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Satterlee v. Lumberman's Mutual Casualty Co.

Court of Workers Compensation of Montana

December 12, 2005

CATHERINE E. SATTERLEE, et al. Petitioners
v.
LUMBERMAN'S MUTUAL CASUALTY COMPANY, et al. Respondents/Insurers.

          Submitted: October 7, 2005

          ORDER DENYING MOTION FOR PARTIAL SUMMARY JUDGMENT

          JAMES JEREMIAH SHEA JUDGE.

         Summary: The petitioners filed a motion for partial summary judgment seeking to have this Court declare section 39-71-710, MCA[1], as it applies to permanent total disability benefits, unconstitutional under the equal protection clause found in Mont. Const., Art. II, § 4. The petitioners also moved for partial summary judgment upon the grounds that section 39-71-710, MCA, unlawfully delegated legislative power to the federal government.

         Held: Partial summary judgment is denied. Section 39-71-710, MCA, is constitutional as applied to PTD benefits. There is no violation of Petitioners' right to equal protection. A rational basis exists to justify the disparate treatment of similarly situated classes. Furthermore, there is no unlawful delegation of legislative power.

         Topics:

Constitutional Law: Equal Protection. Section 39-71-710, MCA, which terminates PTD benefits to workers receiving social security retirement benefits or who are eligible for full social security benefits does not violate the equal protection clause of the Montana Constitution. Unlike PPD benefits, which are designed to compensate the claimant for the permanent loss of physical function, PTD benefits are to be paid only for the claimant's work life. Therefore, even though a rational basis does not exist to terminate PPD benefits when an individual becomes retirement eligible, a rational basis exists for the termination of PTD benefits at such time.
Benefits: Permanent Total Disability. Section 39-71-710, MCA, which terminates PTD benefits to workers receiving social security retirement benefits or who are eligible for social security benefits does not violate the equal protection clause of the Montana Constitution. Unlike PPD benefits, which are designed to compensate the claimant for the permanent loss of physical function, PTD benefits are to be paid only for the claimant's work life.
Constitutions, Statutes, Rules, and Regulations: Montana Code Annotated: Section 39-71-710, MCA, which terminates PTD benefits to workers receiving social security retirement benefits or who are eligible for full social security benefits does not violate the equal protection clause of the Montana Constitution. Unlike PPD benefits, which are designed to compensate the claimant for the permanent loss of physical function, PTD benefits are to be paid only for the claimant's work life. Therefore, even though a rational basis does not exist to terminate PPD benefits when an individual becomes retirement eligible, a rational basis exists for the termination of PTD benefits at such time.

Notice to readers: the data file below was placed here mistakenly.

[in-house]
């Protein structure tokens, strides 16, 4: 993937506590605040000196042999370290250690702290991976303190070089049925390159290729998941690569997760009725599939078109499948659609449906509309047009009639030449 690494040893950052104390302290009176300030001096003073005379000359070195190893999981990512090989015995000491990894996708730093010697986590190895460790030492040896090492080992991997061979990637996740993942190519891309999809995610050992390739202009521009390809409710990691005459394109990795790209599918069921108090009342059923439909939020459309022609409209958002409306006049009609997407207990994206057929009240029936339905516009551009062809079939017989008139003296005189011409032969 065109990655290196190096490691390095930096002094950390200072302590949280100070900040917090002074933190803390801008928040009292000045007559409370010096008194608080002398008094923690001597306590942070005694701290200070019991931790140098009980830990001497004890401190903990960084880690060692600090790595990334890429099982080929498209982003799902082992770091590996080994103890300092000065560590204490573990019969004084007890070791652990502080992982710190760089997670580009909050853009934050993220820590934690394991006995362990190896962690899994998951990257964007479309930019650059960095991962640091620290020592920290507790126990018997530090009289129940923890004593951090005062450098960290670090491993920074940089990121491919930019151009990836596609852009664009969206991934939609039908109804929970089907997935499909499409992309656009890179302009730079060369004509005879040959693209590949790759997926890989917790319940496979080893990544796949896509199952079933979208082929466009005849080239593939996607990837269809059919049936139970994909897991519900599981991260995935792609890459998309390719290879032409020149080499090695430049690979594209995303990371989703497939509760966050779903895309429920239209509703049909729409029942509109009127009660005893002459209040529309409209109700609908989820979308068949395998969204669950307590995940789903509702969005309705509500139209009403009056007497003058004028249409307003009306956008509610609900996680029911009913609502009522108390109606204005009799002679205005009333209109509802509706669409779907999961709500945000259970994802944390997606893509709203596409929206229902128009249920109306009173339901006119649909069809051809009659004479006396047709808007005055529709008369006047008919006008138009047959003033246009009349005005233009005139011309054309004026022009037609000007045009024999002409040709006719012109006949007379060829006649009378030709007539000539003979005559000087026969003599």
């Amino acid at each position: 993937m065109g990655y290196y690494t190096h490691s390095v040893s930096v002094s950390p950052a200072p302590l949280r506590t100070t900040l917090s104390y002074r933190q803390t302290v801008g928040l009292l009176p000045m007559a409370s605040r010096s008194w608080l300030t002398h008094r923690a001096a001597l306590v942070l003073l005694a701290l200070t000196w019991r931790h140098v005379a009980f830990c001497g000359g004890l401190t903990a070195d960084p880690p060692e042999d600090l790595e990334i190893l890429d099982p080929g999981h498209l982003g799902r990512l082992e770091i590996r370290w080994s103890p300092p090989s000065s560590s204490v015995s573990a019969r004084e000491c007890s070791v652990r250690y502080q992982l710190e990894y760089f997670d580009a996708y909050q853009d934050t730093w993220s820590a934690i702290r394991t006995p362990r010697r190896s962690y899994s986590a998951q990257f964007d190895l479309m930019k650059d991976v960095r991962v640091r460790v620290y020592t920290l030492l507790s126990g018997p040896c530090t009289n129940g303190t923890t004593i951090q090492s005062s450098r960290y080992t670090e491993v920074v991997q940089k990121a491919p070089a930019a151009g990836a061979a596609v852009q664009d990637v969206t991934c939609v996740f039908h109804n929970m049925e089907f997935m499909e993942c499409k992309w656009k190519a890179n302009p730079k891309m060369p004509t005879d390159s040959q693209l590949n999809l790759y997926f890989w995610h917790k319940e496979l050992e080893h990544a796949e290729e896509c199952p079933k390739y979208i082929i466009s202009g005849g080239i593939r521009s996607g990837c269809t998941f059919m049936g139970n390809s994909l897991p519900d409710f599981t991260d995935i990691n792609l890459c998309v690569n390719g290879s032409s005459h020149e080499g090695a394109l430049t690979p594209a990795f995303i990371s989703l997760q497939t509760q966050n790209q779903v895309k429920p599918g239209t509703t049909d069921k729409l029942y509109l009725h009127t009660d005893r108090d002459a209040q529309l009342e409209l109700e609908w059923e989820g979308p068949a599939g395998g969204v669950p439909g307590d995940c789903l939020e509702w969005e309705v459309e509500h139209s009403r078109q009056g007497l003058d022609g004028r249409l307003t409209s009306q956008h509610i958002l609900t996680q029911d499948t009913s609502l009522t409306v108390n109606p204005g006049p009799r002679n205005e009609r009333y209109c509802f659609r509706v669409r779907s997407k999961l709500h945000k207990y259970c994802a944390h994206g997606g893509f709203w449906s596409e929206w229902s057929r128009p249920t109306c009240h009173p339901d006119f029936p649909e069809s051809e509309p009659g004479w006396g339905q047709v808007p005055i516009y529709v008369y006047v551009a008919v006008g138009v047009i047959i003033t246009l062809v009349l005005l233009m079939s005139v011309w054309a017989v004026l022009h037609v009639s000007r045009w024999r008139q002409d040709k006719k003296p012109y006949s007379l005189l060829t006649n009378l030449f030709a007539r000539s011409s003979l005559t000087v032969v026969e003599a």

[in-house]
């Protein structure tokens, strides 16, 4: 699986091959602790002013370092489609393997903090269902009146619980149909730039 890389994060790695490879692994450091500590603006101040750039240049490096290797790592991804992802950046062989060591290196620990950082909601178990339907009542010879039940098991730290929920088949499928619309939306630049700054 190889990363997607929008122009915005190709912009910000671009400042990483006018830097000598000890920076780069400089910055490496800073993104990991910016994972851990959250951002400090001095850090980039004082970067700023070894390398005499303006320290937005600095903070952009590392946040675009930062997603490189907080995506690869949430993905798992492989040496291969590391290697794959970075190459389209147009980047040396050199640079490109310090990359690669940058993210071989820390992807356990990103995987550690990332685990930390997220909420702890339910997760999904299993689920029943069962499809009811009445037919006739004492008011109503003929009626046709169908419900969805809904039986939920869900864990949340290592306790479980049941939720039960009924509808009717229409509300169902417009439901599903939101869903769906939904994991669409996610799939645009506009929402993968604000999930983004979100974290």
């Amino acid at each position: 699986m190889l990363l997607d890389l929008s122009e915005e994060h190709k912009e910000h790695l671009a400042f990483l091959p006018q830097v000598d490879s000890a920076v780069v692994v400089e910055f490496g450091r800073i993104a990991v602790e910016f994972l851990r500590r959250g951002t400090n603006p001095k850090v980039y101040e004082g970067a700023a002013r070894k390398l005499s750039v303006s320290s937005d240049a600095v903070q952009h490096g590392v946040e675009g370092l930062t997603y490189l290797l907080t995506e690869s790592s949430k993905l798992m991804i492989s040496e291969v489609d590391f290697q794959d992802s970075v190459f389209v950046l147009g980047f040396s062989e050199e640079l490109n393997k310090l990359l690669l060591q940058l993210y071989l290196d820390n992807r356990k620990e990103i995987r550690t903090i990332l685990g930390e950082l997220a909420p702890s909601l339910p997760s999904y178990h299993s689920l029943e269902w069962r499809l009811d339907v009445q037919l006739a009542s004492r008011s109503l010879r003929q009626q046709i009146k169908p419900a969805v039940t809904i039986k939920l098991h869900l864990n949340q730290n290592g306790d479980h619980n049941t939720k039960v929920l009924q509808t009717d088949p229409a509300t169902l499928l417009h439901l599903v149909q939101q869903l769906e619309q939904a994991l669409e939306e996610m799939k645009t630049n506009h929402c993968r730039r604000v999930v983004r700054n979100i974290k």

Delegation of Legislative Power: Section 39-71-710, MCA, which provides that PTD benefits terminate upon an individual's receiving social security retirement benefits or eligibility for social security retirement benefits, does not unlawfully delegate legislative power to the federal government. The Legislature may lawfully make a law which delegates a power to determine some fact or state of things upon which the law makes, or intends to make, its own actions depend.

         FACTUAL BACKGROUND

         ¶1 Catherine Satterlee, James Zenahlik, Joseph Foster, and Doris Bowers (hereafter collectively referred to as the petitioners) are workers who have been denied permanent total disability (PTD) benefits because they are considered retired under the definition of retirement created by the Montana Legislature in section 39-71-710, MCA. The petitioners contend that section 39-71-710, MCA, is violative of the Montana Constitution's prohibition against denial of equal protection. The Montana Supreme Court recently decided the case of Reesor v. Montana State Fund, 2004 MT 370, 325 Mont. 1, 103 P.3d 1019 (2004), in which the Court found section 39-71-710, MCA, unconstitutional as it applied to permanent partial disability (PPD) benefits because it violated Reesor's right to equal protection under the Montana Constitution. In light of Reesor, this Court must now decide whether section 39-71-710, MCA, is unconstitutional as it applies to PTD benefits.